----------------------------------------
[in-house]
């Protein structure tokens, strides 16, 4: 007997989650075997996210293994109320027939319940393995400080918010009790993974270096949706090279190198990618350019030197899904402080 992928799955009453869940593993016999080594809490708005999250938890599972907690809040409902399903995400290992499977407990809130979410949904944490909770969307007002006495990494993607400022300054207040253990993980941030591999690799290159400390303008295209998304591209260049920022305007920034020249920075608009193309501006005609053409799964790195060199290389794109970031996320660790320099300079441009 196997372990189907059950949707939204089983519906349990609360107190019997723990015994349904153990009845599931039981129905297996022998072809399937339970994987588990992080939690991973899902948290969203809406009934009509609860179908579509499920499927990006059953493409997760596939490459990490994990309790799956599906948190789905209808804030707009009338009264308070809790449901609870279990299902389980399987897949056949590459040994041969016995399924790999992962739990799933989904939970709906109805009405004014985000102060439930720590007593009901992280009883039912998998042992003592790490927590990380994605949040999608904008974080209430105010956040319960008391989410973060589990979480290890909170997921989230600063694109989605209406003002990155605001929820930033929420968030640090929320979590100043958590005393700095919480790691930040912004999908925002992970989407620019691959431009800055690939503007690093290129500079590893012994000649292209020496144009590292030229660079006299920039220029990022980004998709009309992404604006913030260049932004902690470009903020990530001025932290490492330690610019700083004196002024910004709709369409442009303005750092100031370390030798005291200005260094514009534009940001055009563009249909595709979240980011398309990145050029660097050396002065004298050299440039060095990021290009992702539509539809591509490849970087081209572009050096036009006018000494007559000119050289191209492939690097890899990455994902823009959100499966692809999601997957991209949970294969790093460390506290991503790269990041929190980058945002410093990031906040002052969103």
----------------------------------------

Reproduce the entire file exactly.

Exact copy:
[in-house]
């Protein structure tokens, strides 16, 4: 007997989650075997996210293994109320027939319940393995400080918010009790993974270096949706090279190198990618350019030197899904402080 992928799955009453869940593993016999080594809490708005999250938890599972907690809040409902399903995400290992499977407990809130979410949904944490909770969307007002006495990494993607400022300054207040253990993980941030591999690799290159400390303008295209998304591209260049920022305007920034020249920075608009193309501006005609053409799964790195060199290389794109970031996320660790320099300079441009 196997372990189907059950949707939204089983519906349990609360107190019997723990015994349904153990009845599931039981129905297996022998072809399937339970994987588990992080939690991973899902948290969203809406009934009509609860179908579509499920499927990006059953493409997760596939490459990490994990309790799956599906948190789905209808804030707009009338009264308070809790449901609870279990299902389980399987897949056949590459040994041969016995399924790999992962739990799933989904939970709906109805009405004014985000102060439930720590007593009901992280009883039912998998042992003592790490927590990380994605949040999608904008974080209430105010956040319960008391989410973060589990979480290890909170997921989230600063694109989605209406003002990155605001929820930033929420968030640090929320979590100043958590005393700095919480790691930040912004999908925002992970989407620019691959431009800055690939503007690093290129500079590893012994000649292209020496144009590292030229660079006299920039220029990022980004998709009309992404604006913030260049932004902690470009903020990530001025932290490492330690610019700083004196002024910004709709369409442009303005750092100031370390030798005291200005260094514009534009940001055009563009249909595709979240980011398309990145050029660097050396002065004298050299440039060095990021290009992702539509539809591509490849970087081209572009050096036009006018000494007559000119050289191209492939690097890899990455994902823009959100499966692809999601997957991209949970294969790093460390506290991503790269990041929190980058945002410093990031906040002052969103």